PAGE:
Yes that's how I feel too ... He is a great dog & I wouldn't mind fostering him for the rescue, I just don't think he is going to progress beyond where he is now & our personalities just don't meld.

Neediness doesn't bother me. But he is also a dog that doesn't know a stranger & loves everyone ... While I like you like a more aloof dog.

SIGH I guess I am a destined puppy person ... Even though it is the long way around the dog you really want lol.
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Old 03-29-2013, 01:52 PM
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I agree with sassafrass, I'm not sure what the problem is exactly...


Honestly, I think you just have to really examine your heart and that is how you will know. Pepper and I have a long history of ups and downs and it was very difficult for me to make a decision on if she should stay or not. There's a huge list of reasons why she isn't the right kind of dog for me. Are we a good match personality wise? NOPE. Does she drive me crazy, and not in the good way that Payton drives me crazy? YES.

But what really matters is that I love her, she loves me, and my heart was broken without her here.
I had been dying for a puppy for YEARS but when it came time for her to move back with Auggie's breeder, the comment "Well, hopefully soon we will have puppies," was made, and my immediate gut reaction was "But I don't want a puppy. I want Pepper."
When the possibility of her being placed with somebody else came up I almost had a full-blown panic attack.


There are certain criteria I can think of that would make another home better for her. But there is one thing that makes me positive that she is in the right home. And that is Pepper herself.
She belongs here. That's just all there is to it.

I think if it's been a year and you're still thinking that you don't really like the dog, which it sounds like, I think that IS your answer.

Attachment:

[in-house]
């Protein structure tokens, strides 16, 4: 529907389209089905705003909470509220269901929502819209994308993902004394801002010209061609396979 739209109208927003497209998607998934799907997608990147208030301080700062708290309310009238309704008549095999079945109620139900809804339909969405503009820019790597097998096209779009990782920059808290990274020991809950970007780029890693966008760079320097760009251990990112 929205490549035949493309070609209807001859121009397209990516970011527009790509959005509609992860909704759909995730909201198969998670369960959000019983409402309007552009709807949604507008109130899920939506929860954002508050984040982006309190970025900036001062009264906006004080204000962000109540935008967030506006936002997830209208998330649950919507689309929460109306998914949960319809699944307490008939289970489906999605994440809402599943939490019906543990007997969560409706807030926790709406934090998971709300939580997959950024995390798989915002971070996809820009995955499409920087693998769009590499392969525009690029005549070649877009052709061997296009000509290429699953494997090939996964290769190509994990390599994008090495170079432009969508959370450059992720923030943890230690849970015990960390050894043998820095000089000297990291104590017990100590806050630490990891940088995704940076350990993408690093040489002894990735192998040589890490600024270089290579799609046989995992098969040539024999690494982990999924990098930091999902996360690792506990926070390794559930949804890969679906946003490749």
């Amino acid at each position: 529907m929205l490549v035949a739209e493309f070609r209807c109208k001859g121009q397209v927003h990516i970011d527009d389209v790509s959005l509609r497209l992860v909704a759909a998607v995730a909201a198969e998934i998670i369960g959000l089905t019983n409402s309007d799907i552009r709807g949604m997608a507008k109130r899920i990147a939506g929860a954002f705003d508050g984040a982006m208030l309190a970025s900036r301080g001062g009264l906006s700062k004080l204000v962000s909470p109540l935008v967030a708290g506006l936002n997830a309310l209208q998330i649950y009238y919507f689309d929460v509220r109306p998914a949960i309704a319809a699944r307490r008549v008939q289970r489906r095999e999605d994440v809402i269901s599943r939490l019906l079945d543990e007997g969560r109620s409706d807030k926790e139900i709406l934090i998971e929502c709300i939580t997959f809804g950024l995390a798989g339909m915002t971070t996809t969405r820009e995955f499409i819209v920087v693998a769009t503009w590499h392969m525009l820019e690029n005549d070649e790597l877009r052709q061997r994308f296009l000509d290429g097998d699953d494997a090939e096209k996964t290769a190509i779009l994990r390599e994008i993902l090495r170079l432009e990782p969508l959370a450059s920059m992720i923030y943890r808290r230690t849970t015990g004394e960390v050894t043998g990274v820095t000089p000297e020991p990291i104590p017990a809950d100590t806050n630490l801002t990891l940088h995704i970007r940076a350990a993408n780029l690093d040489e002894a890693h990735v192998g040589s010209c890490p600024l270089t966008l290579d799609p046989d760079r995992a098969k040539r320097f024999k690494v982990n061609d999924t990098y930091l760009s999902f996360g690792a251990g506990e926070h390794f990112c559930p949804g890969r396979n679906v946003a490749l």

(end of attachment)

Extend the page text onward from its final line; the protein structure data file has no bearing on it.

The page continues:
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Old 03-29-2013, 02:24 PM
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Quote:
Originally Posted by StillandSilent View Post
She's very needy. My preference is for a dog who likes being close, but not on top of me, and she's a very "OMG! OMG! I love you so much let me sit with you constantly and stare longingly at you and you are just the most fantastic thing that ever lived!" type of dog. She's been trained not to do that, but she sits on her mat or the bed and just looks miserable that she can't be with me.

She also treats strangers like they are her best friends, which I don't care for either. I prefer a more aloof dog.
That's so funny, she sounds like the ideal dog to me!



To DD - Have you made an effort to bond with him? Like Meagan said, a bond isn't necessarily automatic. Sometimes you need to find common ground through training or something and then it'll grow from there.
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Old 03-29-2013, 02:26 PM
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If the issue is that you don't like him or his personality, then maybe he isn't working out. But bonding... honestly I don't believe that bonding is something that happens fast or not at all. It took me over a year to really bond with Maisy. In retrospect, that was because what I really wanted was Roxy: Part II and that, Maisy is... not. Not even close. But that's not her fault.

What really helped me was taking a lot of classes with her and working through some training challenges with her. It helped me appreciate her Maisy-ness and let go of how she wasn't Roxy. And I never would have guessed how much she had to contribute to scootering and joring, it's opened up a whole new kind of bonding that I would never have experienced if I'd given up. So it took awhile to get here, but now anyone who wants to try to take her can just try to pry her out of my cold, dead fingers.